By Beth Murphy, Director of Marketing Communications
On my first trip to the March for Life with Scecina’s Crusaders for Life, I spent four straight days with 48 teenagers, including 22 hours on a bus (not including the bus time in Washington, D.C., traffic).
Not only did I survive, I had a great experience! Thankfully, when we arrived at the hotel after the bus trip from Indy, pizza was waiting for us. Kudos to Mr. Jim Maslar, Catholic theology teacher and moderator of the Crusaders for Life club. He coordinated the entire trip, planning every detail, including the meals at the hotel each night. No one went hungry.
Before the March for Life on Friday, we left our hotel early to attend the Life is VERY Good rally in EagleBank Arena in Fairfax, Va., where George Mason University’s Patriots play basketball. Thank you to Bishop Michael F. Burbidge and the Diocese of Arlington, Va., for their hospitality, for a well-done rally and Mass, and for the Chick-fil-A lunch.
(Click here to see the video of Scecina’s contingent at the March for Life 2018.)
The rally featured the Ben Walther Band, which also led the Mass music, and a rousing talk about serving others by Ennie Hickman, a Houston-based missionary who runs Adore Ministries with his wife. At Mass, there were so many priests that I couldn’t keep count.
Monsignor Walter Erbì (First Counselor, Apostolic Nunciature) delivered this Apostolic Blessing from Pope Francis:
“Respect for life is central to the building of a truly just, good and free society in which each person is welcomed as a brother or sister in our great human family. The promotion of a culture of life thus represents an exciting and demanding task set before each new generation. For this reason, Pope Francis is especially grateful for the witness of the young, whose generosity, idealism and concern inspired them to raise their voices on behalf of the most defenseless and vulnerable among us. To all taking part in the March for Life and to the many others who support them by their prayers and sacrifices, the Holy Father cordially imparts his apostolic blessing as a pledge of joy and peace in the world.”
After Mass, we were back on the bus to head to D.C. and the highlight of the trip: the 45th March for Life, which has taken place each year since the 1973 Supreme Court decision Roe v. Wade. The students and the weather cooperated. Together we prayed the Rosary and marched to the U.S. Supreme Court to defend life from conception to natural death. We wore our red-and-gold striped hats donated by a generous Scecina family. The hats came in handy to quickly find members of our group in the huge crowd. Many people held aloft signs, most of them joyful: “We’re the pro-life generation,” “A person’s a person no matter how small,” “Choose Life, Choose Love.” The sun shone above, the crowd was large (over 100,000, according to media accounts) and very polite and enthusiastic.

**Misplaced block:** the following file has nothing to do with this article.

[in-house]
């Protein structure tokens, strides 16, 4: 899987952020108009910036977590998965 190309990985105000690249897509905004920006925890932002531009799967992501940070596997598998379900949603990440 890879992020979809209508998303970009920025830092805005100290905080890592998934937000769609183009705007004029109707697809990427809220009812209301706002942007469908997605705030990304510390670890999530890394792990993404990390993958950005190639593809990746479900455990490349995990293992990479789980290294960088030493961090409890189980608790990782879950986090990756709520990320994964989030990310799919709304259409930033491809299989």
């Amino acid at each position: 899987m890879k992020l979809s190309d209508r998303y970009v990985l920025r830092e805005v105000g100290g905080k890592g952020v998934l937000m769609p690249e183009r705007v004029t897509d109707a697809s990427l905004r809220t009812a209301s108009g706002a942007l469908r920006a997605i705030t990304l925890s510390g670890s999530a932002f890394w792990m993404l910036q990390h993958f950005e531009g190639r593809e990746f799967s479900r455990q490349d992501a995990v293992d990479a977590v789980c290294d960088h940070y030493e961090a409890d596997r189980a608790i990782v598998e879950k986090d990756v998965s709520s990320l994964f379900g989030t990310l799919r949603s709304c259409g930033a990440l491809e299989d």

“I think mostly I liked, as the signs said, the message about abortion,” said Anthony Hentz, a freshman from St. Michael Catholic Church and School who was making his first trip to the March for Life. “It was nice to realize that you’re not alone.”
Anthony and Scecina’s other students saw thousands of young people, just like them, who believe in the same thing: the dignity of human life. Witnessing the many thousands of people left an indelible impression on the students. We also saw delegations from Canada and France who shared the pro-life message.
“What I like about coming to the March for Life is seeing how so many people come together and march . . . to save people’s lives. I really like that. It’s very moving,” said Crusaders of Life President Monica Higgins as she stood before the U.S. Supreme Court building. Monica is a parishioner at Our Lady of Lourdes Catholic Church and a graduate of Lourdes school.
On Saturday, the day after the March, we headed out early for a pilgrimage to Arlington National Cemetery. Each year, the students and chaperones on the March for Life trip visit Arlington to see the monument that honors Catholic chaplains, including Father Thomas Scecina, who were killed while serving their country in WWI, Korea and Vietnam.
We also visited the Museum of the Bible, which just opened in November 2017, and the Museum of African-American History (right) and Culture, which opened in September 2016. Our final stop was at the Franciscan Monastery of the Holy Land in America, whose mission includes taking care of the shrines of the Christian religion in the Holy Land. The monastery in Washington, D.C., features replicas of Holy Land shrines and contemplative gardens. We attended Mass in the monastery’s beautiful church.
Now that I’ve been there, done that, I would do it again in a heartbeat. Thank you to our other chaperones, Principal Joe Brettnacher, Melissa Hollowell and Nick Petrone, and to our patient bus driver, Tom.
I hope each student at Scecina can take part in this opportunity to visit our nation’s capital and join the march at some point in their four years of high school at Scecina. It is a great opportunity.
Posted on Thu, January 25, 2018
by Beth Murphy filed under